As runners we’re fascinated by fractions of seconds. If you told us to eat bananas through a straw or drink water backwards out of a cup, to improve our 10k from 40:00 to 39:59, we’d all be queuing up to buy straws & backward beakers at the mall. One of the latest trends / crazes is eating / drinking beetroot. But before you buy a years supply of the super vegetable, here are the facts:
Beetroot contains high levels of nitrates
Along with a host of other vegetables including the likes of celery, lettuce, spinach and rocket – red beetroot is rich in nitrates. So, what does this mean to you and me?
Nitrates are vitally important when it comes to the health of the cardiovascular system. One of it’s key functions is to widen blood vessels, thus increasing blood flow and better regulating blood pressure.
It may seem obvious but given that nitrates can be converted to NO (Nitrogen Oxide), this benefits athletes hugely when it comes to modulating blood flow to muscles, muscular contraction and cellular respiration. This in turn helps the body to maximise the efficiency of its Oxygen usage.
Recent studies support the hypothesis:
Perhaps the most famous studies supporting the theory were conducted by the University of Exeter. Their findings are surprising to say the least.
Studying 8 subjects for six days, conducting a variety of moderate & severe athletic tests, the University sought to further validate the results by making the participants take a 10 day “washout period” – thus clearing the body of the nitrates, before the supplements given were reversed. Here’s what they found:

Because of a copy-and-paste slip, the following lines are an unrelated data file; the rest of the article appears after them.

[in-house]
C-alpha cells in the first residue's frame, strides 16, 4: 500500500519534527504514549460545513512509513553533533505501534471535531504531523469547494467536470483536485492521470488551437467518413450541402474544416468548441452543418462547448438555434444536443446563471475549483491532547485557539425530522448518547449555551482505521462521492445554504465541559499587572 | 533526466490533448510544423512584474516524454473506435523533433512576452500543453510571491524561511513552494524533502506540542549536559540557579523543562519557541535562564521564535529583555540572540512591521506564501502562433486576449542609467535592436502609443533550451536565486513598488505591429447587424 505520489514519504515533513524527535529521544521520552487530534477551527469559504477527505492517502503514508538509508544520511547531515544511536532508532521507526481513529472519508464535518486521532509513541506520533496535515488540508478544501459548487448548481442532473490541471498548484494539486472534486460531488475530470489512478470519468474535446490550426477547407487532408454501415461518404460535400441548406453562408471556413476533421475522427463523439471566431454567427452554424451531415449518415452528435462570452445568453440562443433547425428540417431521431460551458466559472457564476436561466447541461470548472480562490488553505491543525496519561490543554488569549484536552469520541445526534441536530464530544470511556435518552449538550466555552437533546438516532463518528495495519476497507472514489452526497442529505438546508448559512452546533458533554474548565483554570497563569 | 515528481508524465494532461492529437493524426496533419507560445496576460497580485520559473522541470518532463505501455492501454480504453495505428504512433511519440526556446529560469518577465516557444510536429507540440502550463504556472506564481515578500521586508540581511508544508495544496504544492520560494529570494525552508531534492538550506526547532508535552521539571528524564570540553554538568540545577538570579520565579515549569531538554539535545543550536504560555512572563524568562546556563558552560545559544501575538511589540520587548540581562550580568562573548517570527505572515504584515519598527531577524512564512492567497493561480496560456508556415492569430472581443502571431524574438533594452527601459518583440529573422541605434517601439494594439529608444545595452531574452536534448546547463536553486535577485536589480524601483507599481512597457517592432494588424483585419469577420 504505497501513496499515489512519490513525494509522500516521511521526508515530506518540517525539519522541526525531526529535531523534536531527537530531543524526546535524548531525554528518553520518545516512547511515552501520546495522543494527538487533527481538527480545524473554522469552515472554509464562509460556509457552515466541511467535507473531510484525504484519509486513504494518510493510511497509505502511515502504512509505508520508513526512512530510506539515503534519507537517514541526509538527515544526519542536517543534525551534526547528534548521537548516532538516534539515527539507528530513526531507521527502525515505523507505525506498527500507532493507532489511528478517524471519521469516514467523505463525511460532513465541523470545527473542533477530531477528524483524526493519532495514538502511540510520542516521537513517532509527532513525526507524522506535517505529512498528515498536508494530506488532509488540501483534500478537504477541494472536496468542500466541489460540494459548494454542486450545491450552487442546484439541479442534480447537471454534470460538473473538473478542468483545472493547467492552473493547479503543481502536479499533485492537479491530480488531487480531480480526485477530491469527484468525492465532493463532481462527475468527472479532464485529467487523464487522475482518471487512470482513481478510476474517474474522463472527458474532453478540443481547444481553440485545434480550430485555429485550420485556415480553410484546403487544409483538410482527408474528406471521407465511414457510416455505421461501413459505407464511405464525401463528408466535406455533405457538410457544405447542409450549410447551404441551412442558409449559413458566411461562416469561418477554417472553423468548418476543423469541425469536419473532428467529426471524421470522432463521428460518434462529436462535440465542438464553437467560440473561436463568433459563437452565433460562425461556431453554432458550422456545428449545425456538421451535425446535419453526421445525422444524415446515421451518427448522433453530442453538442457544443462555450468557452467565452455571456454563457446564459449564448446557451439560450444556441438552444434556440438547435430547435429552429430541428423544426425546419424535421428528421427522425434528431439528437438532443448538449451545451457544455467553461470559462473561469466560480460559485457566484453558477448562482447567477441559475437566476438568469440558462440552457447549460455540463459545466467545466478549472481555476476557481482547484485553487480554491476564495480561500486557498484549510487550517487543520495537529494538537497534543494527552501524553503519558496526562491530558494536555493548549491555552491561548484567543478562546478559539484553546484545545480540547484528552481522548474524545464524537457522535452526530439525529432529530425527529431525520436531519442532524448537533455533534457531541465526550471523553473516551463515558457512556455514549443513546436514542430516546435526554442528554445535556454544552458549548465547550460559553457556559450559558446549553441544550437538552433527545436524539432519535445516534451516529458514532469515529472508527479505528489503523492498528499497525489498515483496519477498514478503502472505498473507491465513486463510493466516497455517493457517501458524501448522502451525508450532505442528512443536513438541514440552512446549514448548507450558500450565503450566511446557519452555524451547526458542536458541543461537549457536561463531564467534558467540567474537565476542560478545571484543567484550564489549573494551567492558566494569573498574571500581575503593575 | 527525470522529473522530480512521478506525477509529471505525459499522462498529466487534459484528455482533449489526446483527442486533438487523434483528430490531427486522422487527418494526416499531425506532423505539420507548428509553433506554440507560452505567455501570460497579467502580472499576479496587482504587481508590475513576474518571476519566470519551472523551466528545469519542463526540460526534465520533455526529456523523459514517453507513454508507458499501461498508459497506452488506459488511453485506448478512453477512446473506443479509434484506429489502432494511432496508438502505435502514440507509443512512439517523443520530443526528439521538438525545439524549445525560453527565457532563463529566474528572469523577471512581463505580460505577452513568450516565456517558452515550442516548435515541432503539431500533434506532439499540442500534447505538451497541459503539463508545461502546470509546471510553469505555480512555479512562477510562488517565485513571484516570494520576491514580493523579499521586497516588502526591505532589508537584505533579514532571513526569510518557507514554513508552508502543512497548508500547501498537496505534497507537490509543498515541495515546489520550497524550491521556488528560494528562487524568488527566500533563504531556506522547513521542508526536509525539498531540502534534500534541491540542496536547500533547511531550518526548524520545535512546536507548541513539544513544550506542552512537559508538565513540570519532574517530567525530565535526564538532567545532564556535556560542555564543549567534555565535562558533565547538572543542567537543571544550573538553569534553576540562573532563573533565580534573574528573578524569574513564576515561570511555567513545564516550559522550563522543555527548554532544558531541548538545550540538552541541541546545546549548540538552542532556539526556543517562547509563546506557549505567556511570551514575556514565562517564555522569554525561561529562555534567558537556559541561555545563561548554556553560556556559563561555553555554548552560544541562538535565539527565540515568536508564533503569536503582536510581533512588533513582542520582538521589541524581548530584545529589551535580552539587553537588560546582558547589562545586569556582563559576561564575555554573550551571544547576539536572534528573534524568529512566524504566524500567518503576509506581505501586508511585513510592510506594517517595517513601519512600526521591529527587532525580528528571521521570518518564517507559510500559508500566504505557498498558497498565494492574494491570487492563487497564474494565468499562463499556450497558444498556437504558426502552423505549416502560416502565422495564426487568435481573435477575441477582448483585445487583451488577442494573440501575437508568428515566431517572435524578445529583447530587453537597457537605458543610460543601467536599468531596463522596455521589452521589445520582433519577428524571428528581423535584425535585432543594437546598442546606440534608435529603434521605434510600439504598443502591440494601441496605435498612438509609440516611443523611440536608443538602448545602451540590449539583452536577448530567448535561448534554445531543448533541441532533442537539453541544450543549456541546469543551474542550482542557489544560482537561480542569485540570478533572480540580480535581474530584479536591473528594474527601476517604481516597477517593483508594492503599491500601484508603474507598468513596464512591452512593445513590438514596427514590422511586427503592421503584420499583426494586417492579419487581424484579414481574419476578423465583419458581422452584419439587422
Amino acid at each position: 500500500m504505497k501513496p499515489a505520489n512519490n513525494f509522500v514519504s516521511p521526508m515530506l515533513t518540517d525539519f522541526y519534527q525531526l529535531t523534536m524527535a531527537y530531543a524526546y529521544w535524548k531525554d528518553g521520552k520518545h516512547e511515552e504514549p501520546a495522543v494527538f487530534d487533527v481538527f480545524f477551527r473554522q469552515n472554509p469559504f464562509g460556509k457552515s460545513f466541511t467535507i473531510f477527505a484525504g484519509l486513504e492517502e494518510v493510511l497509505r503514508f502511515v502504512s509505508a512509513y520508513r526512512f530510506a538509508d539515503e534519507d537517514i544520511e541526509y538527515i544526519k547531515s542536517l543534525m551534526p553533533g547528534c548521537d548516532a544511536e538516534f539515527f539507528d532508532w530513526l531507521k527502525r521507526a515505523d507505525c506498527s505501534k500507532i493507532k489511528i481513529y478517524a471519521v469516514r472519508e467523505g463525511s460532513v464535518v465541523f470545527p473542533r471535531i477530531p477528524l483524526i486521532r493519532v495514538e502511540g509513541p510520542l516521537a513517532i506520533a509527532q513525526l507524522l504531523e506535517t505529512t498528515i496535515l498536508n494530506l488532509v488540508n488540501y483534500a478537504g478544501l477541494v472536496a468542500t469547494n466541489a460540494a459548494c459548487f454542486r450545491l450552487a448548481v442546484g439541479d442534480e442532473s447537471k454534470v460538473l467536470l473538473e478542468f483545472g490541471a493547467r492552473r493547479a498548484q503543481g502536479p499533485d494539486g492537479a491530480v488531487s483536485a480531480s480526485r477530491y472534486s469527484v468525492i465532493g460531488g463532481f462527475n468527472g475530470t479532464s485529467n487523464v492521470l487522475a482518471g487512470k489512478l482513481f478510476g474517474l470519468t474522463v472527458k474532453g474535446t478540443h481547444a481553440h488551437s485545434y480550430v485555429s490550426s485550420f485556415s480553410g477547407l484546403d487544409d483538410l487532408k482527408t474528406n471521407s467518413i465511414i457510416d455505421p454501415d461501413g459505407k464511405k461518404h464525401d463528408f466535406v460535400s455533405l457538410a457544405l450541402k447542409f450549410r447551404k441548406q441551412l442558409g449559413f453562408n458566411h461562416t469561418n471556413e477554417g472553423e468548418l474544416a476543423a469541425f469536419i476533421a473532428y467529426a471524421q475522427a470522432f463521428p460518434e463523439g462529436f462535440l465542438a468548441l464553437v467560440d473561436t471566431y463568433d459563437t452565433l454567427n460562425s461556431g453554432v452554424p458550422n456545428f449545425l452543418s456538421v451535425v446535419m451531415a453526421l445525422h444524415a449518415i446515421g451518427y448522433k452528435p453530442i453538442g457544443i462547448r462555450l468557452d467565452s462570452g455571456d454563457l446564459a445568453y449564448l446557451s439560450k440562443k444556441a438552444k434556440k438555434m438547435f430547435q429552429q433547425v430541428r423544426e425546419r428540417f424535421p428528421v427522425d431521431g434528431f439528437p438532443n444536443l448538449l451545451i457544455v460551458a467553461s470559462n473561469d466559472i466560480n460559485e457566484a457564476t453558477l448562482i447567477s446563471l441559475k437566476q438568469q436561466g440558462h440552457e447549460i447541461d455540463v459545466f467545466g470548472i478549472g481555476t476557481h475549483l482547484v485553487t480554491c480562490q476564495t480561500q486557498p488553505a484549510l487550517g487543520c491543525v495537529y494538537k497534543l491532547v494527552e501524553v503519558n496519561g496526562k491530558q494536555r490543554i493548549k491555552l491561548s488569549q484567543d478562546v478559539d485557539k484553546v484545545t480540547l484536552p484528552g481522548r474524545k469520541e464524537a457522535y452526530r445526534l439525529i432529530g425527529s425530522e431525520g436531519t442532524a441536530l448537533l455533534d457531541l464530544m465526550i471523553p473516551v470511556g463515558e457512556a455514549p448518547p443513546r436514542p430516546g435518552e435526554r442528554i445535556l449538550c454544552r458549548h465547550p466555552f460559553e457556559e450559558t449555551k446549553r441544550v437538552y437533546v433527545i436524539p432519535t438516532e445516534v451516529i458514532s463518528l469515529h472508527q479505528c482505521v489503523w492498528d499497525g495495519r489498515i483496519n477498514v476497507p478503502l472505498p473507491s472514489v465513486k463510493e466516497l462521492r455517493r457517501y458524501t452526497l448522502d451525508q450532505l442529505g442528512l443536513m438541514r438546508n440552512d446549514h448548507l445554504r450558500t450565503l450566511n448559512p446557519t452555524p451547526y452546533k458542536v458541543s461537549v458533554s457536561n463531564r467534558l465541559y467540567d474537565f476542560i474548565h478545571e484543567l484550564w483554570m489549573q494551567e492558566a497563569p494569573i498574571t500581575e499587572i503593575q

- As exercise intensity increased, the oxygen demand from the body rose slower in the participants taking the beetroot supplement.
- The “time to exhaustion” in the severe test showed that those drinking the beetroot juice could last a significant period longer than those receiving the placebo (675 seconds v 583 seconds, that’s a 16% increase in endurance)
- The aerobic system was more efficient at using oxygen, reducing the feeling of exhaustion whist the body found it’s rhythm.
Of course, with all scientific studies there will be findings to the contrary, but from the vast amount of reading I’ve done for this post, I have come to two conclusions. Firstly, beetroot has the potential to increase efficiency of the oxygen we use & secondly, that in turn, endurance can be improved. I’ll definitely be heading to the supermarket to try this one out!
Would you consider introducing beetroot into your pre / post race diet?